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Patients Need Careful Monitoring for CAR T-Cell Therapy Side Effects

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September 8, 2020

Cytokine Release Syndrome and Neurotoxicity Are Among the Most Serious Risks

  • Common side effects from CAR T-cell therapy include low blood counts, infections, and bleeding. More serious side effects, including cytokine release syndrome and neurotoxicity, have also been observed
  • Patients may require prophylactic antibiotics
  • CAR T-cell therapies can cause a heterogenous group of toxicities, and patients should be monitored closely by physicians and centers with expertise in administering CAR T-cell therapies and managing toxicities
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Chimeric antigen receptor (CAR) T-cell therapy has become a major ally in the treatment of certain lymphomas and leukemias. However, this therapy is not without risks.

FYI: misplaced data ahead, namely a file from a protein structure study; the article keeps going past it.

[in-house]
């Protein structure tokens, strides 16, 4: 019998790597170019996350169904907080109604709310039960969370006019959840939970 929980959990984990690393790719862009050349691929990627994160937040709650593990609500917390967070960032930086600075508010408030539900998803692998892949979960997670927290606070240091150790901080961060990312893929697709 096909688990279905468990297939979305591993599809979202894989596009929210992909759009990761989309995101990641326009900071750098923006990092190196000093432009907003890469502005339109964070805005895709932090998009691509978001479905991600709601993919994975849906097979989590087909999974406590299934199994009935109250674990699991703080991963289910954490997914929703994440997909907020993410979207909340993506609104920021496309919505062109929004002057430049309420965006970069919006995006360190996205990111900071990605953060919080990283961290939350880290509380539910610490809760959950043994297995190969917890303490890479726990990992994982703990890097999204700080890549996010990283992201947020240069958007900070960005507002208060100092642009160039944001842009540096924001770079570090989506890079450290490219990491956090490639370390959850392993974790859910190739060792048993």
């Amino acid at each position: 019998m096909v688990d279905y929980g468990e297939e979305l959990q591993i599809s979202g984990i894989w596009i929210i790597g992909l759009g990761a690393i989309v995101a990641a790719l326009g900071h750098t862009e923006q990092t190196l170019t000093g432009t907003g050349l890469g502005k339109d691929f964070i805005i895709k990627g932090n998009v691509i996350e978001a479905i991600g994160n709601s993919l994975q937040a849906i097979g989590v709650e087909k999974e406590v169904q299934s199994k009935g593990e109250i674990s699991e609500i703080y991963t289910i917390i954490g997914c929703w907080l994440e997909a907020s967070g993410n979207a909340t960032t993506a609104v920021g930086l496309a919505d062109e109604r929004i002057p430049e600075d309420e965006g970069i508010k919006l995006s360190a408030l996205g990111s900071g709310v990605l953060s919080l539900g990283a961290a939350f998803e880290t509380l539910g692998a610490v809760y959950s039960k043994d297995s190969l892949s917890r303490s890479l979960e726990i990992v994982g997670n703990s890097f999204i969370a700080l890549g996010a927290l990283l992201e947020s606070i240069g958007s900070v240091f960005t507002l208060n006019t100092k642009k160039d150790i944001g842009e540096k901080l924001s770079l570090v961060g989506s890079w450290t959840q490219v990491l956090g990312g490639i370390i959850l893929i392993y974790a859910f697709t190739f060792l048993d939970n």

“CAR T-cell therapy is a very serious therapy and it does have some potentially serious side effects,” Dr. Julie Vose, chief of the Oncology/Hematology Division at University of Nebraska Medical Center, tells SurvivorNet Connect. The biggest risks are low blood counts, infection, and bleeding. Most patients need to be on antibiotics, get transfusions, and be monitored very carefully.

More worrisome, says Dr. Vose, are the more serious side effects. These include cytokine release syndrome (CRS), which produces symptoms like high fevers, muscle and bone aches, and low blood pressure. Neurotoxicity is another concern. “That’s a good thing if the lymphoma is in the brain, because it helps to fight the lymphoma, but it’s also a bad thing in that it can cause fluid retention or swelling of the brain and inflammation, and those can be very serious side effects,” Dr. Vose says.

Each type of CAR T-cell produces a different kind of side effect, and almost every patient who receives this treatment will have some kind of side effect, but most are treatable. “It’s the more serious, higher grades of this neurotoxicity and cytokine release syndrome that are more worrisome,” she adds. “That’s why this therapy has to be given in centers that know how to give it, have participated in the trials, and have very extensive experience in taking care of these types of patients.”